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Correlation of articular involvement, skin disfigurement and unemployment with depressive symptoms in patients with systemic sclerosis: a hospital sample




Systemic sclerosis (SSc) is a connective tissue disease associated with increased functional impairment, body image distress due to skin lesions, and psychosocial comorbidity, particularly depression. Prevalence of depressive symptoms in SSc patients ranges from 36% to 65% and it contributes to the worsening of any aspect of the disease. The aim of this study was to investigate the prevalence and clinical and non-clinical correlates of depressive symptoms in a sample of outpatients with SSc.


Seventy-eight consecutive SSc outpatients were recruited from February 2005 to July 2007. Socio-demographic and SSc-related clinical data were collected, including a modified Rodnan Skin Score, the Valentini Disease Activity Index and psycho-metric assessment of disability and pain. Depressive symptoms were assessed using the Beck Depression Inventory (BDI). Two questions on perception of support from relatives and impact of disfigurements were also directly addressed to subjects.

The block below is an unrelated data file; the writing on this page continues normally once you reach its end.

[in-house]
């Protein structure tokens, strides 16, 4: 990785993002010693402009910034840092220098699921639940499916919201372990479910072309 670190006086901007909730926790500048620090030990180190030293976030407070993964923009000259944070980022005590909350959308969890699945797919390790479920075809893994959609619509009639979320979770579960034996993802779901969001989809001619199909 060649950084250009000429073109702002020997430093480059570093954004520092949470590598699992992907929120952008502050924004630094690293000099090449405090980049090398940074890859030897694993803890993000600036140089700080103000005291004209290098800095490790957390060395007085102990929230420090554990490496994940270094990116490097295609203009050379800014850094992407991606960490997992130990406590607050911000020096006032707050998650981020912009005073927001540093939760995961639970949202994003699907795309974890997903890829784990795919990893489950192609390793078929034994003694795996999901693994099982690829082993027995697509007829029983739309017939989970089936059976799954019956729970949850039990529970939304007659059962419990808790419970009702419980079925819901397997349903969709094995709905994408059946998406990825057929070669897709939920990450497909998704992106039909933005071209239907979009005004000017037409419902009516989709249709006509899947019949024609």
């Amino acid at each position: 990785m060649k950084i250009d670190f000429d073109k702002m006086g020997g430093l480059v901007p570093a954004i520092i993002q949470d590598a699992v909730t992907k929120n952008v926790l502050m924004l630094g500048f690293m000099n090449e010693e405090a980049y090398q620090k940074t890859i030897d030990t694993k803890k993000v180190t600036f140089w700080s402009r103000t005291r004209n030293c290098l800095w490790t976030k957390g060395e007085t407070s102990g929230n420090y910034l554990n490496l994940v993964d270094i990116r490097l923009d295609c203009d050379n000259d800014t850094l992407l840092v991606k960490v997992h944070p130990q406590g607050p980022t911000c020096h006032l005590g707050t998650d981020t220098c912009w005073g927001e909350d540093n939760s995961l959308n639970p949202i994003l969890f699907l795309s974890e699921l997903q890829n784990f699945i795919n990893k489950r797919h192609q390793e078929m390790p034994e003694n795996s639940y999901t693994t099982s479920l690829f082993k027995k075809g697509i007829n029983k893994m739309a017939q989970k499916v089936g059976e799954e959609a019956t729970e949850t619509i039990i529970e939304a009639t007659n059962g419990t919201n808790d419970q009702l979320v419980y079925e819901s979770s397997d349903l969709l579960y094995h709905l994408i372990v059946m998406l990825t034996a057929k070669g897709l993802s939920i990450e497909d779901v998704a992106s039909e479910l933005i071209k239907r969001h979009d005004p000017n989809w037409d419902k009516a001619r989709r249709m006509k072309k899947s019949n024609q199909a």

The BDI mean score was 10.5 (± 8.3), with 36 subjects (46.2%) scoring above clinical significance. Unemployment, increased disability, pain, disease activity and articular involvement were significantly associated with more depressive symptoms. Older age, unemployment and more depressive symptoms were also related with complaints of disfigurements due to skin involvement.


Depression is an influential prognostic factor in SSc. The present study contributes to the knowledge of the relationship between depression and clinical features routinely collected in rheumatology settings in order to develop a standardized assessment of psychosocial distress in routine rheumatologic procedures.